My name is Laura Castricone and I am a Certified Respiratory Therapist. I have been practicing in the state of Connecticut since 1992. I have worked in several aspects of respiratory care including sleep medicine, critical care, rehab, and home care. I earned my respiratory certification at Quinnipiac University in Hamden, CT. Prior to becoming an RT, I attended the University of Connecticut pursuing a degree in English but left Uconn in my junior year to work with my father in the restaurant business. I stayed with him for over a dozen years. An education, by the way, that can never be bought! Once I married and had children, the restaurant business no longer fit my lifestyle. When my children were one and two years old, I decided to go back to school and that is where my career in respiratory care began. This career has been very rewarding and I have been blessed to meet some extraordinary people along the way. I grew up in Waterbury, CT, and now live in Litchfield County, CT with my husband and our crazy Jack Russell terrier, Hendrix. My hobbies include antiquing, gardening, writing plays, and painting miniature paintings.
When my children were younger and had to use a nebulizer, I had always asked for a Pari system and kit for them. I was able to administer the full treatment before they became too antsy. They seemed to overcome symptoms much faster as they were getting a full dose of medication and it was able to reach the furthest air sacs to help open them up and rid them of mucus. I would have no reservations about recommending this system to anyone, especially pediatric patients and those patients who are very active but still want to take their breathing treatments via a nebulizer.
Aside from the mental and physical preparation for surgery, you also need to prepare your environment so that once you are discharged you can perform your activities of daily living without injury or incident. Health Products For You offers a wide variety of products to help you during your healing journey.
When we talk about “indoor” allergens/pollutants we are referring to what we are exposed to when at home or in a workplace environment. Indoor allergens may include mold, fumes, off-gassing of objects, pollens, dust, exposure to mice, rat or cockroach droppings, food smells, and perfumes. These are just several of the major offenders.
To understand what a sinus infection is, you need to know the role of your sinuses, and where they are located. The human nasal sinus system is an area of air-filled space in the bones that are connected to the nasal cavity. Depending on which bones consist of the sinus spaces will dictate the name of the sinus.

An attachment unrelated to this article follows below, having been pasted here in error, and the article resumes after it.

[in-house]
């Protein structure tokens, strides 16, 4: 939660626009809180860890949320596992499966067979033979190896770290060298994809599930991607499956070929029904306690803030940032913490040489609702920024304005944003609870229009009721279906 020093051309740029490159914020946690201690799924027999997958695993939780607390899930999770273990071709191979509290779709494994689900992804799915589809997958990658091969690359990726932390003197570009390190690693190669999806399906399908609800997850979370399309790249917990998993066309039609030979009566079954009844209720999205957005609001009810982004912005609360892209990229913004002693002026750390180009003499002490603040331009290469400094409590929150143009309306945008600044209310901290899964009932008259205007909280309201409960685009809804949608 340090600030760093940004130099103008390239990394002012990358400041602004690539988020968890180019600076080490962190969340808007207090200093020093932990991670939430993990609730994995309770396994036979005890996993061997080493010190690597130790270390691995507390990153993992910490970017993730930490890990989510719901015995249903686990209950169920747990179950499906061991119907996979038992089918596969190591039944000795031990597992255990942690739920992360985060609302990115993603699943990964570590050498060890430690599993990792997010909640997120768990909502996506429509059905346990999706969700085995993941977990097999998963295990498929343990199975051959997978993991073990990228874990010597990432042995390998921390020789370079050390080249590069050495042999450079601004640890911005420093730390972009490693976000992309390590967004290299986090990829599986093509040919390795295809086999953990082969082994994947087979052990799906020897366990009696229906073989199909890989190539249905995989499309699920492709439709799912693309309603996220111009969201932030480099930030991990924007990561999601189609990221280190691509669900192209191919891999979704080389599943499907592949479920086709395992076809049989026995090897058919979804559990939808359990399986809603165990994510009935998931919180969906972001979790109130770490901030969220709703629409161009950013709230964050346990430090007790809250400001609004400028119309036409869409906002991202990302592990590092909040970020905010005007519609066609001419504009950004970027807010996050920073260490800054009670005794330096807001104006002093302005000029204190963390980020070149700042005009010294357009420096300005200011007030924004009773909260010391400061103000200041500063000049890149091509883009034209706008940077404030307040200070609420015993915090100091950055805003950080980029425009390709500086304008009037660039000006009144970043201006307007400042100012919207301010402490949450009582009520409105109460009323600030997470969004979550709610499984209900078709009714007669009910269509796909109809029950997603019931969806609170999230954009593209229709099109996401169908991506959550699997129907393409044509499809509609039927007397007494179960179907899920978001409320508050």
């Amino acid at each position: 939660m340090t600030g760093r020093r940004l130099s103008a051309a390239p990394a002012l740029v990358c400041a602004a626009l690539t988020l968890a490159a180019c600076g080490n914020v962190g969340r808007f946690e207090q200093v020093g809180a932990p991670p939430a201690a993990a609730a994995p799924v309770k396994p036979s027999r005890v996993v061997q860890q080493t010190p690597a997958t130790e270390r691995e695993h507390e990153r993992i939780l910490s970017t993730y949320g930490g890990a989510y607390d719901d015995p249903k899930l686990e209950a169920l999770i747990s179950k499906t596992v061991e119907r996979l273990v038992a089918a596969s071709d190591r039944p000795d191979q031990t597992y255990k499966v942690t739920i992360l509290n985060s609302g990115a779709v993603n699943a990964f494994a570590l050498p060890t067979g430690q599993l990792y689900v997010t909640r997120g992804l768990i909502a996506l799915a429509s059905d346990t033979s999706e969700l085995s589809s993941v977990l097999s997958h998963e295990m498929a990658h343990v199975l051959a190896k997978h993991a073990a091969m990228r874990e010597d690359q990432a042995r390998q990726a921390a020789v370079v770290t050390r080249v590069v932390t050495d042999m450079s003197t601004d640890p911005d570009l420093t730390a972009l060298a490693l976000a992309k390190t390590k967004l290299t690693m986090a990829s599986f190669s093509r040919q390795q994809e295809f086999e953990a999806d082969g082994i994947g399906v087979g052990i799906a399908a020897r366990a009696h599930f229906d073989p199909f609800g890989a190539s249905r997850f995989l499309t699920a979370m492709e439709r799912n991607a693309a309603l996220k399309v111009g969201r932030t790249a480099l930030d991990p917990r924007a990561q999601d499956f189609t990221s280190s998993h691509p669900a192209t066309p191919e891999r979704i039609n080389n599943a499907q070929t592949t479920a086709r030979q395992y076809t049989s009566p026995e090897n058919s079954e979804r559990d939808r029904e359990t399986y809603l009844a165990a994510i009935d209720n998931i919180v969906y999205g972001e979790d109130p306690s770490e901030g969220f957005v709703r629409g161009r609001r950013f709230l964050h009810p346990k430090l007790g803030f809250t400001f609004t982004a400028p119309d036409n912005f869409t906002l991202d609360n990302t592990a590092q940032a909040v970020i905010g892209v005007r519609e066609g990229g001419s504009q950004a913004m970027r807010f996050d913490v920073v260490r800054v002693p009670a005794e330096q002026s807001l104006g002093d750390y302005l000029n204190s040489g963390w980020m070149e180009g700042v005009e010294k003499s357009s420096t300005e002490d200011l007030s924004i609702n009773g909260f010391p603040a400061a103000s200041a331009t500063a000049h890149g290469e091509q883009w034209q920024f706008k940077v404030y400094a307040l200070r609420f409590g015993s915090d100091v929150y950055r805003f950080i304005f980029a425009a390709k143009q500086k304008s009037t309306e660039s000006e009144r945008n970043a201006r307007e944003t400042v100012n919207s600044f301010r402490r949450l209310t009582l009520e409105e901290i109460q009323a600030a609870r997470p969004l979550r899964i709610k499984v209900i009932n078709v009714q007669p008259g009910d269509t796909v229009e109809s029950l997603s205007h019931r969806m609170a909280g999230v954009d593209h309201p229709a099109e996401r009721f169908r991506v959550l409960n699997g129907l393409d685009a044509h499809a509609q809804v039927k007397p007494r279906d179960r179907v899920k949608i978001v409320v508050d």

Our lives are always in flux. Job changes or loss, the passing of a loved one, changes in our living situations, financial issues, divorce, babies being born, kids leaving the nest. The list of things that can change our lives significantly is endless. Some transitions are planned and many are unplanned. When faced with a cataclysmic change in life or lifestyle, what should we do?
Caregivers, who now are most often family members, are a very important part of the healthcare continuum. Without the assistance of in-home caregiving, hospitals, nursing homes, and rehab centers would be overwhelmed and costs would rise higher than insurance would be willing to cover. The average age of a caregiver is 49, however, there are a large number of elderly folks (approx. 10%) who have been thrust into the role. One of the biggest obstacles is getting help for the caregivers themselves. 48 million Americans are caregivers for someone 18yrs of age or older. The majority of people in this role have had no formal training in nursing or nursing care.
A family history of drug use or abuse is a big predictor of future drug abuse by children raised in that environment. It changes the brain and how it responds. They target the reward center in the brain and create feelings of euphoria. Drug addicts are constantly chasing that feeling of euphoria which normally entails increased use of the offender.
A tub transfer bench allows the person to enter and exit the shower easily and safely. This equipment straddles the bathtub (two legs outside of the tub and two legs inside of the tub) and allows the user to slide into and out of the tub with or without assistance. A tub transfer bench is wider than a shower chair and normally has adjustable legs to accommodate any bathtub.